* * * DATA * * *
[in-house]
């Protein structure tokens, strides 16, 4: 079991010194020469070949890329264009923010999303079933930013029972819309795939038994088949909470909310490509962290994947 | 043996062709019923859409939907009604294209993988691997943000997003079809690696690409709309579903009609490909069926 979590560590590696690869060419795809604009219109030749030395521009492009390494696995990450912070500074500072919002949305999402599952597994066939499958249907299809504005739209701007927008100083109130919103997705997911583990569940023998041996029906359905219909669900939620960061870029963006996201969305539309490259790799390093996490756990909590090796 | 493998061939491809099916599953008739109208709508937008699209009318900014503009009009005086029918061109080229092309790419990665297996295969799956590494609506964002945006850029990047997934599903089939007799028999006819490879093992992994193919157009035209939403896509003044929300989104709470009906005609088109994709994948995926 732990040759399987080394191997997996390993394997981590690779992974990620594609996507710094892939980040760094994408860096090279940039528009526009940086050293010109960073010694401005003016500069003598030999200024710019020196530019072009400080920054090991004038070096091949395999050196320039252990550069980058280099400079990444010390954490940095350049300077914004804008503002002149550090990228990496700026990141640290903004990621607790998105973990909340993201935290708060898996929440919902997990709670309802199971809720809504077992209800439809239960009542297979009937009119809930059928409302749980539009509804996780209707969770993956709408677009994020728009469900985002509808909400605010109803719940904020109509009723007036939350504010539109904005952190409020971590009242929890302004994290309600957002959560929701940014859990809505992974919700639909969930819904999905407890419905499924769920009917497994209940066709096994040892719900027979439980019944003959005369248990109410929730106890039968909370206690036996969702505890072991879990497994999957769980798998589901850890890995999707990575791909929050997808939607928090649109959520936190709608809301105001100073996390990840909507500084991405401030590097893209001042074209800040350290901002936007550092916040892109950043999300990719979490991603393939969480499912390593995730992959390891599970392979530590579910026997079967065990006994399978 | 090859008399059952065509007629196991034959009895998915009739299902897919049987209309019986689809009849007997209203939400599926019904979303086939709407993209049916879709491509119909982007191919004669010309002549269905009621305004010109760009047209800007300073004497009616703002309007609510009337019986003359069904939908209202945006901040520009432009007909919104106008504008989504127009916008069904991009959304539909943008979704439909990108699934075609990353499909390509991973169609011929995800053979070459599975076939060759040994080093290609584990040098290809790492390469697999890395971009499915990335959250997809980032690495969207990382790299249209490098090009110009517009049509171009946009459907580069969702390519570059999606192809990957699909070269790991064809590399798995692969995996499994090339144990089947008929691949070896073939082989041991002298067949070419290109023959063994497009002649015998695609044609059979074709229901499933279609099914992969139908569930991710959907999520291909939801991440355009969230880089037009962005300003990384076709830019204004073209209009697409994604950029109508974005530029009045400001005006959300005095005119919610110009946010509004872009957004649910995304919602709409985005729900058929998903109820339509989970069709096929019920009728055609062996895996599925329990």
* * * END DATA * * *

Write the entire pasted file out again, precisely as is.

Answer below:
[in-house]
């Protein structure tokens, strides 16, 4: 079991010194020469070949890329264009923010999303079933930013029972819309795939038994088949909470909310490509962290994947 | 043996062709019923859409939907009604294209993988691997943000997003079809690696690409709309579903009609490909069926 979590560590590696690869060419795809604009219109030749030395521009492009390494696995990450912070500074500072919002949305999402599952597994066939499958249907299809504005739209701007927008100083109130919103997705997911583990569940023998041996029906359905219909669900939620960061870029963006996201969305539309490259790799390093996490756990909590090796 | 493998061939491809099916599953008739109208709508937008699209009318900014503009009009005086029918061109080229092309790419990665297996295969799956590494609506964002945006850029990047997934599903089939007799028999006819490879093992992994193919157009035209939403896509003044929300989104709470009906005609088109994709994948995926 732990040759399987080394191997997996390993394997981590690779992974990620594609996507710094892939980040760094994408860096090279940039528009526009940086050293010109960073010694401005003016500069003598030999200024710019020196530019072009400080920054090991004038070096091949395999050196320039252990550069980058280099400079990444010390954490940095350049300077914004804008503002002149550090990228990496700026990141640290903004990621607790998105973990909340993201935290708060898996929440919902997990709670309802199971809720809504077992209800439809239960009542297979009937009119809930059928409302749980539009509804996780209707969770993956709408677009994020728009469900985002509808909400605010109803719940904020109509009723007036939350504010539109904005952190409020971590009242929890302004994290309600957002959560929701940014859990809505992974919700639909969930819904999905407890419905499924769920009917497994209940066709096994040892719900027979439980019944003959005369248990109410929730106890039968909370206690036996969702505890072991879990497994999957769980798998589901850890890995999707990575791909929050997808939607928090649109959520936190709608809301105001100073996390990840909507500084991405401030590097893209001042074209800040350290901002936007550092916040892109950043999300990719979490991603393939969480499912390593995730992959390891599970392979530590579910026997079967065990006994399978 | 090859008399059952065509007629196991034959009895998915009739299902897919049987209309019986689809009849007997209203939400599926019904979303086939709407993209049916879709491509119909982007191919004669010309002549269905009621305004010109760009047209800007300073004497009616703002309007609510009337019986003359069904939908209202945006901040520009432009007909919104106008504008989504127009916008069904991009959304539909943008979704439909990108699934075609990353499909390509991973169609011929995800053979070459599975076939060759040994080093290609584990040098290809790492390469697999890395971009499915990335959250997809980032690495969207990382790299249209490098090009110009517009049509171009946009459907580069969702390519570059999606192809990957699909070269790991064809590399798995692969995996499994090339144990089947008929691949070896073939082989041991002298067949070419290109023959063994497009002649015998695609044609059979074709229901499933279609099914992969139908569930991710959907999520291909939801991440355009969230880089037009962005300003990384076709830019204004073209209009697409994604950029109508974005530029009045400001005006959300005095005119919610110009946010509004872009957004649910995304919602709409985005729900058929998903109820339509989970069709096929019920009728055609062996895996599925329990």